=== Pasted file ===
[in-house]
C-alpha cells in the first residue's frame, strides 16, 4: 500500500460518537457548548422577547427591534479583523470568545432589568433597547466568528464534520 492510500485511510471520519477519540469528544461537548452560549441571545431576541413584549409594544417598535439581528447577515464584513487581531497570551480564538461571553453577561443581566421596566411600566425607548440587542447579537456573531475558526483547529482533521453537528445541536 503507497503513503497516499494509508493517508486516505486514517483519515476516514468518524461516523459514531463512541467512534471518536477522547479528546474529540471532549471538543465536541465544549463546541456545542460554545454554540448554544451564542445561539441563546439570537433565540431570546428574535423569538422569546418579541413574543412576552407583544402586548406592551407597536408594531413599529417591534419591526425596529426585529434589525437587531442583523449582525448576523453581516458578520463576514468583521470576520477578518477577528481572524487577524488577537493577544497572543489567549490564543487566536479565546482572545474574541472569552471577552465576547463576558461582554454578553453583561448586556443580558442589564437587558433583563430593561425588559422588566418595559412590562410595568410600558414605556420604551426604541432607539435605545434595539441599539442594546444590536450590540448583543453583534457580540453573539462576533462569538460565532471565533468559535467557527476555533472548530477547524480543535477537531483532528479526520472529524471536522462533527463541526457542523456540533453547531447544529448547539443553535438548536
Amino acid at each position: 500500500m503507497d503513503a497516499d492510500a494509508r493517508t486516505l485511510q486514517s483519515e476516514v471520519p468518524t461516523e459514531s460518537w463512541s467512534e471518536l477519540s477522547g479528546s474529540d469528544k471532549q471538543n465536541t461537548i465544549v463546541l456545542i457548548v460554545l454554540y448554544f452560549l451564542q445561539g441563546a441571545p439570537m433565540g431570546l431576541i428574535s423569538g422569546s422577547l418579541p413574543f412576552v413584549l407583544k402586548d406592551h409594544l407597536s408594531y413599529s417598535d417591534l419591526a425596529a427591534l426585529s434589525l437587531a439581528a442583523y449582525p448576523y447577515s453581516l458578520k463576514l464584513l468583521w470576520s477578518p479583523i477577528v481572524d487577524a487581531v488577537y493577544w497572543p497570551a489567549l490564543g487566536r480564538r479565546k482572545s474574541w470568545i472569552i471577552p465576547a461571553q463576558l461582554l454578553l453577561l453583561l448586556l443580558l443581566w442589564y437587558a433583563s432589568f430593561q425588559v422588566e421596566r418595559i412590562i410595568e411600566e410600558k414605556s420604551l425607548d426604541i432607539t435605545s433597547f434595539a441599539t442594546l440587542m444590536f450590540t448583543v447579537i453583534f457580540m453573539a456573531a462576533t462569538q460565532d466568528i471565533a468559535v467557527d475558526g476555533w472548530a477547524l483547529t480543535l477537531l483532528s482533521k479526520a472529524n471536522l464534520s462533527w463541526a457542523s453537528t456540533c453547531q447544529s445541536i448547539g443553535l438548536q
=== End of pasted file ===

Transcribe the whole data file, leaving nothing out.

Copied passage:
[in-house]
C-alpha cells in the first residue's frame, strides 16, 4: 500500500460518537457548548422577547427591534479583523470568545432589568433597547466568528464534520 492510500485511510471520519477519540469528544461537548452560549441571545431576541413584549409594544417598535439581528447577515464584513487581531497570551480564538461571553453577561443581566421596566411600566425607548440587542447579537456573531475558526483547529482533521453537528445541536 503507497503513503497516499494509508493517508486516505486514517483519515476516514468518524461516523459514531463512541467512534471518536477522547479528546474529540471532549471538543465536541465544549463546541456545542460554545454554540448554544451564542445561539441563546439570537433565540431570546428574535423569538422569546418579541413574543412576552407583544402586548406592551407597536408594531413599529417591534419591526425596529426585529434589525437587531442583523449582525448576523453581516458578520463576514468583521470576520477578518477577528481572524487577524488577537493577544497572543489567549490564543487566536479565546482572545474574541472569552471577552465576547463576558461582554454578553453583561448586556443580558442589564437587558433583563430593561425588559422588566418595559412590562410595568410600558414605556420604551426604541432607539435605545434595539441599539442594546444590536450590540448583543453583534457580540453573539462576533462569538460565532471565533468559535467557527476555533472548530477547524480543535477537531483532528479526520472529524471536522462533527463541526457542523456540533453547531447544529448547539443553535438548536
Amino acid at each position: 500500500m503507497d503513503a497516499d492510500a494509508r493517508t486516505l485511510q486514517s483519515e476516514v471520519p468518524t461516523e459514531s460518537w463512541s467512534e471518536l477519540s477522547g479528546s474529540d469528544k471532549q471538543n465536541t461537548i465544549v463546541l456545542i457548548v460554545l454554540y448554544f452560549l451564542q445561539g441563546a441571545p439570537m433565540g431570546l431576541i428574535s423569538g422569546s422577547l418579541p413574543f412576552v413584549l407583544k402586548d406592551h409594544l407597536s408594531y413599529s417598535d417591534l419591526a425596529a427591534l426585529s434589525l437587531a439581528a442583523y449582525p448576523y447577515s453581516l458578520k463576514l464584513l468583521w470576520s477578518p479583523i477577528v481572524d487577524a487581531v488577537y493577544w497572543p497570551a489567549l490564543g487566536r480564538r479565546k482572545s474574541w470568545i472569552i471577552p465576547a461571553q463576558l461582554l454578553l453577561l453583561l448586556l443580558l443581566w442589564y437587558a433583563s432589568f430593561q425588559v422588566e421596566r418595559i412590562i410595568e411600566e410600558k414605556s420604551l425607548d426604541i432607539t435605545s433597547f434595539a441599539t442594546l440587542m444590536f450590540t448583543v447579537i453583534f457580540m453573539a456573531a462576533t462569538q460565532d466568528i471565533a468559535v467557527d475558526g476555533w472548530a477547524l483547529t480543535l477537531l483532528s482533521k479526520a472529524n471536522l464534520s462533527w463541526a457542523s453537528t456540533c453547531q447544529s445541536i448547539g443553535l438548536q